Bringing me to my third piece of advice, focus on the activities, not the routine. The difference between both is that one is more flexible than the other. One makes you feel bad when you skip it, while the other allows you to relocate it to another time in the day.
Routines can be useful for developing good habits. But in most cases, they are rigid and complicated to follow for long periods. Such is the case we are all in right now because of the health contingency. The routine that governs our day to day is nothing similar to what it was last year. If you let it, this can leave you feeling sorrow, but if you focused only on doing the activities each day at a time. You can bring a lot of peace in your life.
Thinking about the activities in your day (reading, meditation, workout) with no schedule to follow. Lets you know what you have to do in the day without feeling tied to a specific hour and gives you much more joy. And if something unexpected happens, if life happens. You can adjust the time in which you read or workout and keep the good mental energies flowing. And don’t forget to be disciplined.
4. Meaningful work is better than just working
The first issue of being a college graduate and unemployed is that we never had to put ourselves to work. We always had a teacher that put up the assignments, exams, questions. So how am I supposed to do that by myself?
Well, the first thing I tried was to enroll in a lot of online courses that I thought would allow me to grow (bad idea). I ended up quitting most of them and never login into the lessons after the first week.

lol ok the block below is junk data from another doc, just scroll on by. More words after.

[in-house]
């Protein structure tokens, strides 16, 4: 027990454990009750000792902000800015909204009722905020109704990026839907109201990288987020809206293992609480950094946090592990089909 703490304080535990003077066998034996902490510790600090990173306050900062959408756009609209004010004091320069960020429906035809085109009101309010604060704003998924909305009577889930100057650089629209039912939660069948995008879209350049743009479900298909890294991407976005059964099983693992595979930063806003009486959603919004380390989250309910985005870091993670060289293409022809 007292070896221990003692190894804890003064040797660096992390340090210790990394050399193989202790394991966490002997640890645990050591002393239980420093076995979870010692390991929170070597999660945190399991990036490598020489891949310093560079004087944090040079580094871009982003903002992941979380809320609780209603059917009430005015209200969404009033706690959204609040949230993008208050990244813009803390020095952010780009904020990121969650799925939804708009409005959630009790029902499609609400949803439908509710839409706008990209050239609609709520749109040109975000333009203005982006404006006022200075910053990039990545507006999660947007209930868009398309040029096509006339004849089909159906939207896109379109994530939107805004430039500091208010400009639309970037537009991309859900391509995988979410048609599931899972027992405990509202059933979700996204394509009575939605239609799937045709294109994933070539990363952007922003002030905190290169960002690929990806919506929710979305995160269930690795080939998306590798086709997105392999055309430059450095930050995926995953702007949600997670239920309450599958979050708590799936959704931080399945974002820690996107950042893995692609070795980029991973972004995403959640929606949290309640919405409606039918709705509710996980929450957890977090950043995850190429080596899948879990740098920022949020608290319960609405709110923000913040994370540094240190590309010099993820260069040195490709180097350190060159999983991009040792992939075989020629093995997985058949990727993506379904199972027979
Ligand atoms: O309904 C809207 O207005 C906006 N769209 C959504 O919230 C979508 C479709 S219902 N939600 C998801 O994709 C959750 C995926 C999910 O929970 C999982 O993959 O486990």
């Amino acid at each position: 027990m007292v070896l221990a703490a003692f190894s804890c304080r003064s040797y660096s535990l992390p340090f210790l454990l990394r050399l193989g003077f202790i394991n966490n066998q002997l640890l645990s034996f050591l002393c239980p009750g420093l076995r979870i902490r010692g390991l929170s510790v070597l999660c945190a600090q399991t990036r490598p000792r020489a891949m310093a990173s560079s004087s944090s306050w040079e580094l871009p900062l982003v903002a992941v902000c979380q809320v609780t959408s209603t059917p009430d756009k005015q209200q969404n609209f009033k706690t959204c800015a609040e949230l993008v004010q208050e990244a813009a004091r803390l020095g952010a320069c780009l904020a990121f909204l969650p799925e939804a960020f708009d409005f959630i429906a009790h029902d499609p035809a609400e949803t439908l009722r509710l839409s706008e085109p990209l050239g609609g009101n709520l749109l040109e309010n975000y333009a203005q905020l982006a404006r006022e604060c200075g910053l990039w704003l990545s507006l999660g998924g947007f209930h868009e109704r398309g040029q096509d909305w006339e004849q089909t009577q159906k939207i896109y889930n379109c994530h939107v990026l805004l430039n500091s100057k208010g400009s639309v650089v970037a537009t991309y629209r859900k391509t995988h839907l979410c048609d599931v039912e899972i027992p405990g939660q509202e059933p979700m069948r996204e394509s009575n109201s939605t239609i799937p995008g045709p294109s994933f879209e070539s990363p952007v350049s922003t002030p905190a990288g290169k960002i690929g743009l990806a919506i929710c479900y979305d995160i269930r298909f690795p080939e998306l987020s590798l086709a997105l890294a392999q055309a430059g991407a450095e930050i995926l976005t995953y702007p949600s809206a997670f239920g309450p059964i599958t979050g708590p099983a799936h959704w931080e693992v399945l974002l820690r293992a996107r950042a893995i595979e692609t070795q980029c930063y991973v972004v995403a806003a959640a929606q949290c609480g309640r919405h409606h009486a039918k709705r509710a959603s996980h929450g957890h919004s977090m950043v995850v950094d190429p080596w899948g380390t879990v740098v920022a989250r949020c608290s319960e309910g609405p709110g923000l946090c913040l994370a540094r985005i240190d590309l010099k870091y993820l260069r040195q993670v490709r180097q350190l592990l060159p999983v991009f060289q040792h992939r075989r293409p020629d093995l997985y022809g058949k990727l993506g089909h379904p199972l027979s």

In school, you can’t choose which assignments you want to do, either you do them or fail. In life, things are different. You can choose what not to do, but the failure comes bigger and slower. Thus, you don’t realize it until you have been doing it for years.
It took me a while to understand the hidden reason behind my failure. It all comes down to the motive of why I chose those first courses (to feel like I was doing something). It never occurred to me to start with, “What do I like the most and would love to learn about?” And although it is pretty hard to pin down specific things, I have managed to enroll in some courses that have kept my interest and make me feel better about my situation. To my surprise, some of these are not even related to my career.
5. Trying out new things creates a road to being happier
Recently I read an article by Zulie Rane titled The six habits of miserable people. One of which is “not trying out new things.” It resonated with the situation in which I found myself, making me analyze my happiness.
I guess that looking back, makes a lot of sense that I am happier now than before. Now I am trying new life projects and ambitions I’ve always had but never managed the time to do.
I honestly don’t know how to find the courage to try new things. I believe that the pressure of lacking something is what drives us to create it for ourselves. Relying on people that you care about, allowing them to push you even further, is something we all should do. And it helps if you ever find yourself out of motivation.
The last advice is to try out that crazy idea that has been roaming around in your mind. Maybe it is not that crazy. It could be what you have always needed and will bring you joy. Such is the feeling we all deserve.
So I encourage you to try one or two of these if you feel like I did. Also,
How long it took you to find your first job?